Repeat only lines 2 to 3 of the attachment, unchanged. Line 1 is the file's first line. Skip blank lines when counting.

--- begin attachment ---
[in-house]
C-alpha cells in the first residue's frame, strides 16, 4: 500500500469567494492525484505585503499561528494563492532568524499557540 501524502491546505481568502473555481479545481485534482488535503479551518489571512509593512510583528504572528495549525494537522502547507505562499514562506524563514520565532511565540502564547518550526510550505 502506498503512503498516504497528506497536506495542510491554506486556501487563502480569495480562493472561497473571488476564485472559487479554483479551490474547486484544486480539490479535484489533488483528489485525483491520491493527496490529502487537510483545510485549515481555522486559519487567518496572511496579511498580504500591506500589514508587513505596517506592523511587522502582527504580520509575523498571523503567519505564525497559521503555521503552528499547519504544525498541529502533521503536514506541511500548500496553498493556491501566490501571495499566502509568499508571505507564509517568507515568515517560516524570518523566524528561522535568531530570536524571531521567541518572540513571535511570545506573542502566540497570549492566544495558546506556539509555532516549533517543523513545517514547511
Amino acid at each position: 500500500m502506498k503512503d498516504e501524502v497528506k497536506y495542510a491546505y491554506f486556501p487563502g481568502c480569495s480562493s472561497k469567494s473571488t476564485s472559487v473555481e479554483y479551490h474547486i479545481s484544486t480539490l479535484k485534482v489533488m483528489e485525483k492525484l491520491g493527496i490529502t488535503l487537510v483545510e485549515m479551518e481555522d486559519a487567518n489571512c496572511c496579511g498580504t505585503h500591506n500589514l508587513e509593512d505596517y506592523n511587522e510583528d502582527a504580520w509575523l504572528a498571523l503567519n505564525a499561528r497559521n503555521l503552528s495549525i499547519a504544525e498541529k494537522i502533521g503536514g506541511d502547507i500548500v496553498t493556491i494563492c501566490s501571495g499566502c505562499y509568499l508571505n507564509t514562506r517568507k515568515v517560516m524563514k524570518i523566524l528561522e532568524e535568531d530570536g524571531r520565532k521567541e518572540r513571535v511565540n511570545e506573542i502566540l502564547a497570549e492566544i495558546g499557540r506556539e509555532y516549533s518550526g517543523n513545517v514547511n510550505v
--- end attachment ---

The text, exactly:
C-alpha cells in the first residue's frame, strides 16, 4: 500500500469567494492525484505585503499561528494563492532568524499557540 501524502491546505481568502473555481479545481485534482488535503479551518489571512509593512510583528504572528495549525494537522502547507505562499514562506524563514520565532511565540502564547518550526510550505 502506498503512503498516504497528506497536506495542510491554506486556501487563502480569495480562493472561497473571488476564485472559487479554483479551490474547486484544486480539490479535484489533488483528489485525483491520491493527496490529502487537510483545510485549515481555522486559519487567518496572511496579511498580504500591506500589514508587513505596517506592523511587522502582527504580520509575523498571523503567519505564525497559521503555521503552528499547519504544525498541529502533521503536514506541511500548500496553498493556491501566490501571495499566502509568499508571505507564509517568507515568515517560516524570518523566524528561522535568531530570536524571531521567541518572540513571535511570545506573542502566540497570549492566544495558546506556539509555532516549533517543523513545517514547511
Amino acid at each position: 500500500m502506498k503512503d498516504e501524502v497528506k497536506y495542510a491546505y491554506f486556501p487563502g481568502c480569495s480562493s472561497k469567494s473571488t476564485s472559487v473555481e479554483y479551490h474547486i479545481s484544486t480539490l479535484k485534482v489533488m483528489e485525483k492525484l491520491g493527496i490529502t488535503l487537510v483545510e485549515m479551518e481555522d486559519a487567518n489571512c496572511c496579511g498580504t505585503h500591506n500589514l508587513e509593512d505596517y506592523n511587522e510583528d502582527a504580520w509575523l504572528a498571523l503567519n505564525a499561528r497559521n503555521l503552528s495549525i499547519a504544525e498541529k494537522i502533521g503536514g506541511d502547507i500548500v496553498t493556491i494563492c501566490s501571495g499566502c505562499y509568499l508571505n507564509t514562506r517568507k515568515v517560516m524563514k524570518i523566524l528561522e532568524e535568531d530570536g524571531r520565532k521567541e518572540r513571535v511565540n511570545e506573542i502566540l502564547a497570549e492566544i495558546g499557540r506556539e509555532y516549533s518550526g517543523n513545517v514547511n510550505v